3. IRS: The deal denies the Obama administration’s request for increased federal funding for the Internal Revenue Service (IRS).
4. Planned Parenthood: The agreement with Senate Democrats guarantees a Senate debate and vote on legislation that would end federal funding for Planned Parenthood.
5. Bans taxpayer-funded abortions: The agreement includes a complete ban on federal funding of abortion in the District of Columbia (D.C.), applying the pro-life principles of the Hyde Amendment.
6. Dodd-Frank audit: The deal mandates audits of the Consumer Financial Protection Bureau bureaucracy created under the the Dodd-Frank law. The yearly audits by both the private sector and the Government Accountability Office will monitor its impact on the economy and job creation.
When announcing the deal, Boehner said that a short-term “bridge” CR would be necessary to “allow for time for this agreement to be put together in legislative form and brought to the floor of the House and Senate for a vote.”
The first $2 billion of the $39 billion in spending cuts would come during the bridge CR period from Saturday until the vote on the budget deal on Thursday.
Boehner has said throughout these budget talks that the GOP House would not pass any short-term CRs without spending cuts. During the five weeks of debate, the House Republicans have forced through $10 billion in spending cuts by insisting on short-term CRs that cut $2 billion per week. Boehner kept to this promise until, quite literally, the last hour.
Moments after Boehner spoke briefly off-the-cuff, Reid read a joint statement on the Senate floor. “We have agreed to an historic amount of cuts for the remainder of this fiscal year, as well as a short-term bridge to avoid a shutdown as we get the agreement through both houses and to the President,” said Reid.
Reid also said that he and Boehner had “reached agreement on all of the policy riders.” Until the announcement, Reid spent all day Friday claiming that the parties had reached an agreement on the budget number at the White House on Thursday night, but the deal was being held up by policy riders on defunding Planned Parenthood and the other conservative policies.
Boehner and other Republicans said on Friday that the closed-door negotiations were about the amount and type of spending cuts, and that the policy riders had already been resolved.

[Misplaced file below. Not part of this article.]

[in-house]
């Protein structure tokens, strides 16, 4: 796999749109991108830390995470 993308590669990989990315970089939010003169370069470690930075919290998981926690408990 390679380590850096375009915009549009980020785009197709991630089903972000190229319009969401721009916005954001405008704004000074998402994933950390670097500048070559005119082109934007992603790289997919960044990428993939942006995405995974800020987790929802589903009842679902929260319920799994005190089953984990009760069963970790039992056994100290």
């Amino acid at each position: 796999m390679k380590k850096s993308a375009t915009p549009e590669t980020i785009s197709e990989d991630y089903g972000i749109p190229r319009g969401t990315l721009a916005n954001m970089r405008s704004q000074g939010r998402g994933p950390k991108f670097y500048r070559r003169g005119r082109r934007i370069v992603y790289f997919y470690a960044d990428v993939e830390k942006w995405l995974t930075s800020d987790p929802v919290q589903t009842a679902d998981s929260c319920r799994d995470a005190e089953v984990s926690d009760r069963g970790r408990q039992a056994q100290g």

The budget battle was a carry-over from last year when the Democratic Congress did not pass a budget, for the first time since the budget rules were put in place in 1974. The Democrats punted the final budget until after the midterm elections, and then were unable to pass a spending bill in the lame duck Congress. Since the beginning of this fiscal year on Oct.1, the government has been funded through a series of short-term CRs, with the final and sixth one passing early Saturday morning.
Obama gave a prepared speech late on Friday night to acknowledge his loss in the budget battle.
“Like any worthwhile compromise, both sides had to make tough decisions and give ground on issues that were important to them, and I certainly did that. Some of the cuts that we agreed to will be painful,” said Obama. “And I would not have made these cuts in better circumstances.”
After the final six-month CR is drafted and passed by Congress next Thursday, the Republicans will raise the stakes even higher on cutting government spending. Budget Chairman Paul Ryan (R.-Wis.) will have a vote on his Fiscal Year 2012 budget next week, and within a month, the President’s request to raise the debt ceiling will be before Congress.
The CR battle was a victory for fiscal conservatives, and hopefully will empower them to fight even harder for the bigger battles yet to come this year.
Senate Minority Leader Mitch McConnell (R.-Ky.) said late Friday night that, “this is an important first step, but just the beginning of what we need to do to get our house, our fiscal house, in order.”